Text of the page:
Braddock Naddosh, now a novel by the name of Spellcast, has surprised and delighted. Who knows why this story grabbed me and wouldn't let go. Who knows why it demanded to be a novel when I wanted it to be a short story. And who knows whether this organic unfolding is because of the story itself or a new-found ability within me. Possibly I've been writing long enough now that I've earned spontaneity. Whatever the case, I'm not convinced I could do it again.

On the other hand, a lot about my life has changed in the past three years. Anyone who's had children knows you shed your old skin and grow new once the fist whipper snapper comes along. For instance, before I had Levi, I could use entire days to write. I could use evenings and weekends. And although I loved writing, I often had to force myself to the desk because hey, I could always do it later. Now, I have bath-time to write. That's about it. Yet I'm more productive as a writer than ever. I anxiously await writing time each day. I'm already super excited about it when I get there, and always use every second to the fullest.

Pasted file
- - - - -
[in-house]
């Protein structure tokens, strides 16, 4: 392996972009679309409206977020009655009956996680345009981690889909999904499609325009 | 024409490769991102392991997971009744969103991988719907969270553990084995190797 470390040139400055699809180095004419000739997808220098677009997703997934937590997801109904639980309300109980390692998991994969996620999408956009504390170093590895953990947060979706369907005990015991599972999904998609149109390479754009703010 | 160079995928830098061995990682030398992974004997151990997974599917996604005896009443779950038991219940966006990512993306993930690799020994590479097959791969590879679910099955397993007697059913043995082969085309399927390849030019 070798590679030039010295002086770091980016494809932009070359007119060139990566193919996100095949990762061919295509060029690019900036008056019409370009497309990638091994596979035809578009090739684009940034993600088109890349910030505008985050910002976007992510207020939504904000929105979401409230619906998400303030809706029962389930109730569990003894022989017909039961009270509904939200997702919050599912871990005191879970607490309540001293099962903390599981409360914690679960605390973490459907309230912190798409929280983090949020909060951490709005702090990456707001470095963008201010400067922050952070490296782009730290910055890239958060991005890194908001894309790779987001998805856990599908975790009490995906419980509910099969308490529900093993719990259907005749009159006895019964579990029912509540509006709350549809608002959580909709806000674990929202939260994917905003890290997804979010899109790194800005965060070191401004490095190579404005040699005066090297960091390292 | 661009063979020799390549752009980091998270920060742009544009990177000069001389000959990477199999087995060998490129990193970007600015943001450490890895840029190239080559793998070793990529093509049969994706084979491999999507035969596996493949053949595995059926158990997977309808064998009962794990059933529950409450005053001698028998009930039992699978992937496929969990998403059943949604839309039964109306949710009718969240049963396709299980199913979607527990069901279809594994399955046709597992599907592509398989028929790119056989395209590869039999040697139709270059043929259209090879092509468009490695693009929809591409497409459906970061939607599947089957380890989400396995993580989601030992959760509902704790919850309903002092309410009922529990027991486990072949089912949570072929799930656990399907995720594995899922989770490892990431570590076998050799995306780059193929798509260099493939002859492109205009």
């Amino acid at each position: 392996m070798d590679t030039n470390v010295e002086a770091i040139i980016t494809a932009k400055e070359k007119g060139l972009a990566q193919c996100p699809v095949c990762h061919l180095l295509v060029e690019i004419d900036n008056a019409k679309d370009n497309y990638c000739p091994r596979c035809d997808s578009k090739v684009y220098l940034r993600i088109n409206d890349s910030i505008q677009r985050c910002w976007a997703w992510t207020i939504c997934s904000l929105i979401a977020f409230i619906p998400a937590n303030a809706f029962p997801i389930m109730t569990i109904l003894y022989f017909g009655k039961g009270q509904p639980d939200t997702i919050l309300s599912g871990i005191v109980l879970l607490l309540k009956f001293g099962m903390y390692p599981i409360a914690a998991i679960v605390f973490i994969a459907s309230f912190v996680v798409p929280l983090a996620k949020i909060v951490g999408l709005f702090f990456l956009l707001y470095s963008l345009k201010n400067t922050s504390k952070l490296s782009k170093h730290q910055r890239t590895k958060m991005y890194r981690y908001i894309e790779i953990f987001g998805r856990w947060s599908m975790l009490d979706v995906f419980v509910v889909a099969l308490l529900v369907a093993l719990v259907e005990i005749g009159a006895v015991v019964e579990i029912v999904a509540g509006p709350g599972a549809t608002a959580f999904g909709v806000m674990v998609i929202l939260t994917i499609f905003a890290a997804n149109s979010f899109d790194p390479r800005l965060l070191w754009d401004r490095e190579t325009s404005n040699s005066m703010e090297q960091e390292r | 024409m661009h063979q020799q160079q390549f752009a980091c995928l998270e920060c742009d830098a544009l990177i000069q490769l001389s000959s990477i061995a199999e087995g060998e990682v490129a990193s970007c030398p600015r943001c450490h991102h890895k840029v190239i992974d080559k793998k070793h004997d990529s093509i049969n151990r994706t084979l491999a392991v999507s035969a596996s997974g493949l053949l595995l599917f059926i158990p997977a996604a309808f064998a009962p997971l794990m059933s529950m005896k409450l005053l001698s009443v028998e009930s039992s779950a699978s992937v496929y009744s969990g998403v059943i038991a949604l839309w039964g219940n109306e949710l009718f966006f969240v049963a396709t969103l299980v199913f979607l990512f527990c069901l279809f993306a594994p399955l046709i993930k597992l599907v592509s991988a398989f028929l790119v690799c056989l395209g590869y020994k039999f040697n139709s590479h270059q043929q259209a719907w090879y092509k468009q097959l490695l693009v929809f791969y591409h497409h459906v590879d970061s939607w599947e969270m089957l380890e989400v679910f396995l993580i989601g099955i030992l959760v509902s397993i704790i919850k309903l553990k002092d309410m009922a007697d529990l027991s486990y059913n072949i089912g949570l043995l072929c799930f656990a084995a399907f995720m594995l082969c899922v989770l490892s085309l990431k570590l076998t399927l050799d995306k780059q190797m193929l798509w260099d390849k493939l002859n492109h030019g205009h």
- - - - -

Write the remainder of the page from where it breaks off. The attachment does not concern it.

So maybe this new style of writing is another development brought about from giving birth, part of my new skin. Or maybe it's just something that has to happen without thought or effort, things that hung me up in the past. I don't know. It's all sort of mystical, really.

I'm almost finished with the first draft of Spellcast, and I've already started my first edit of the beginning chapters. I'm amazed as I return to the beginning how new character depth and plot points deepen themselves. I could be wrong, but this manuscript feels just as developed and layered as if I'd spent months plotting and charting. I'm thoroughly enjoying this experience and this story. Still, I'm anxious to get back to the charts and outlines I made for the redhead series. As soon as I've finished my first edit of Spellcast, aside it goes to cool while I start my next WIP.